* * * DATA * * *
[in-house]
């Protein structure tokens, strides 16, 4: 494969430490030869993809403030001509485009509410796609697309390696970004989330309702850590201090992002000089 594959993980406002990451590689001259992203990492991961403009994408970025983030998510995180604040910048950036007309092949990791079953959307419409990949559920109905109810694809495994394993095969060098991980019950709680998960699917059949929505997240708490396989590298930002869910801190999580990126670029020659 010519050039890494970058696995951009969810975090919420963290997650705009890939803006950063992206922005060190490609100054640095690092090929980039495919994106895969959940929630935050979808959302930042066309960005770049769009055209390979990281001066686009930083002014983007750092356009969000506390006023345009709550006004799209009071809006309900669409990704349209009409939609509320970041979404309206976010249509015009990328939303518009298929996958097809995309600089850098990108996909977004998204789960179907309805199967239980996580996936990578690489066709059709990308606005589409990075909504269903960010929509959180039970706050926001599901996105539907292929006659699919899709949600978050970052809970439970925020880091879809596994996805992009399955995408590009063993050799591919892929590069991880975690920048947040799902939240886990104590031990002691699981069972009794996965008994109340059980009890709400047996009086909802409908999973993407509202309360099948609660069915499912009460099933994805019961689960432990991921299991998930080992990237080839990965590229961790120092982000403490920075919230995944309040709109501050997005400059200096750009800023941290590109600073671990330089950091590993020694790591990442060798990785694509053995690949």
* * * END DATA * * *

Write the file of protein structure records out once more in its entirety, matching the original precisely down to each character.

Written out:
[in-house]
């Protein structure tokens, strides 16, 4: 494969430490030869993809403030001509485009509410796609697309390696970004989330309702850590201090992002000089 594959993980406002990451590689001259992203990492991961403009994408970025983030998510995180604040910048950036007309092949990791079953959307419409990949559920109905109810694809495994394993095969060098991980019950709680998960699917059949929505997240708490396989590298930002869910801190999580990126670029020659 010519050039890494970058696995951009969810975090919420963290997650705009890939803006950063992206922005060190490609100054640095690092090929980039495919994106895969959940929630935050979808959302930042066309960005770049769009055209390979990281001066686009930083002014983007750092356009969000506390006023345009709550006004799209009071809006309900669409990704349209009409939609509320970041979404309206976010249509015009990328939303518009298929996958097809995309600089850098990108996909977004998204789960179907309805199967239980996580996936990578690489066709059709990308606005589409990075909504269903960010929509959180039970706050926001599901996105539907292929006659699919899709949600978050970052809970439970925020880091879809596994996805992009399955995408590009063993050799591919892929590069991880975690920048947040799902939240886990104590031990002691699981069972009794996965008994109340059980009890709400047996009086909802409908999973993407509202309360099948609660069915499912009460099933994805019961689960432990991921299991998930080992990237080839990965590229961790120092982000403490920075919230995944309040709109501050997005400059200096750009800023941290590109600073671990330089950091590993020694790591990442060798990785694509053995690949």